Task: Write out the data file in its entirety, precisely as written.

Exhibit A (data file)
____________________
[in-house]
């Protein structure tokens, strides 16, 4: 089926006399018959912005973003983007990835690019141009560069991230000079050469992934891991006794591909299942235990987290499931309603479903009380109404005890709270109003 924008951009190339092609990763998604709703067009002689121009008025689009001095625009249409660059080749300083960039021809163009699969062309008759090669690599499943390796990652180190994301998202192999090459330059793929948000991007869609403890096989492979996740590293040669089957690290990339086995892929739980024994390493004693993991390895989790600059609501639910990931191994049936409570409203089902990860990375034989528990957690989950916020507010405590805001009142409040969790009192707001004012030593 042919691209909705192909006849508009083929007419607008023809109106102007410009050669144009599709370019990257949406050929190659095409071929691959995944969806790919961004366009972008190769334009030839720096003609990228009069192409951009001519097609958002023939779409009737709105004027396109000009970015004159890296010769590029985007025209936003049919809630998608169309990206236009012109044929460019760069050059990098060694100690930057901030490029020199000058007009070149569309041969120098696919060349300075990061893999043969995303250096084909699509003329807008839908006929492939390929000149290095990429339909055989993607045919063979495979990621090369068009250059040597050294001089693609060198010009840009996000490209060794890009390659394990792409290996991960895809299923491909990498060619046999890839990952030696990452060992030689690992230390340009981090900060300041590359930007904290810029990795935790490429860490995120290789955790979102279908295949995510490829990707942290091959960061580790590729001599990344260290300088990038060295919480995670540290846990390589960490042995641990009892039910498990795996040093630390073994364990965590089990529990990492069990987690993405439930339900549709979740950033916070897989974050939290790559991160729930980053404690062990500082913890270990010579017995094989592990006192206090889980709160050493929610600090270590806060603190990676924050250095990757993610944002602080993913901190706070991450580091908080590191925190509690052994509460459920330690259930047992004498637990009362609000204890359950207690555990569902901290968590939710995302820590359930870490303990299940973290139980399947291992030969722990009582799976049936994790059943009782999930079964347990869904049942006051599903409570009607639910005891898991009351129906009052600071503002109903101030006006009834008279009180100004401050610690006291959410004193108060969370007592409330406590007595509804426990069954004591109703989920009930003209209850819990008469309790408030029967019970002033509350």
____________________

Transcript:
[in-house]
């Protein structure tokens, strides 16, 4: 089926006399018959912005973003983007990835690019141009560069991230000079050469992934891991006794591909299942235990987290499931309603479903009380109404005890709270109003 924008951009190339092609990763998604709703067009002689121009008025689009001095625009249409660059080749300083960039021809163009699969062309008759090669690599499943390796990652180190994301998202192999090459330059793929948000991007869609403890096989492979996740590293040669089957690290990339086995892929739980024994390493004693993991390895989790600059609501639910990931191994049936409570409203089902990860990375034989528990957690989950916020507010405590805001009142409040969790009192707001004012030593 042919691209909705192909006849508009083929007419607008023809109106102007410009050669144009599709370019990257949406050929190659095409071929691959995944969806790919961004366009972008190769334009030839720096003609990228009069192409951009001519097609958002023939779409009737709105004027396109000009970015004159890296010769590029985007025209936003049919809630998608169309990206236009012109044929460019760069050059990098060694100690930057901030490029020199000058007009070149569309041969120098696919060349300075990061893999043969995303250096084909699509003329807008839908006929492939390929000149290095990429339909055989993607045919063979495979990621090369068009250059040597050294001089693609060198010009840009996000490209060794890009390659394990792409290996991960895809299923491909990498060619046999890839990952030696990452060992030689690992230390340009981090900060300041590359930007904290810029990795935790490429860490995120290789955790979102279908295949995510490829990707942290091959960061580790590729001599990344260290300088990038060295919480995670540290846990390589960490042995641990009892039910498990795996040093630390073994364990965590089990529990990492069990987690993405439930339900549709979740950033916070897989974050939290790559991160729930980053404690062990500082913890270990010579017995094989592990006192206090889980709160050493929610600090270590806060603190990676924050250095990757993610944002602080993913901190706070991450580091908080590191925190509690052994509460459920330690259930047992004498637990009362609000204890359950207690555990569902901290968590939710995302820590359930870490303990299940973290139980399947291992030969722990009582799976049936994790059943009782999930079964347990869904049942006051599903409570009607639910005891898991009351129906009052600071503002109903101030006006009834008279009180100004401050610690006291959410004193108060969370007592409330406590007595509804426990069954004591109703989920009930003209209850819990008469309790408030029967019970002033509350």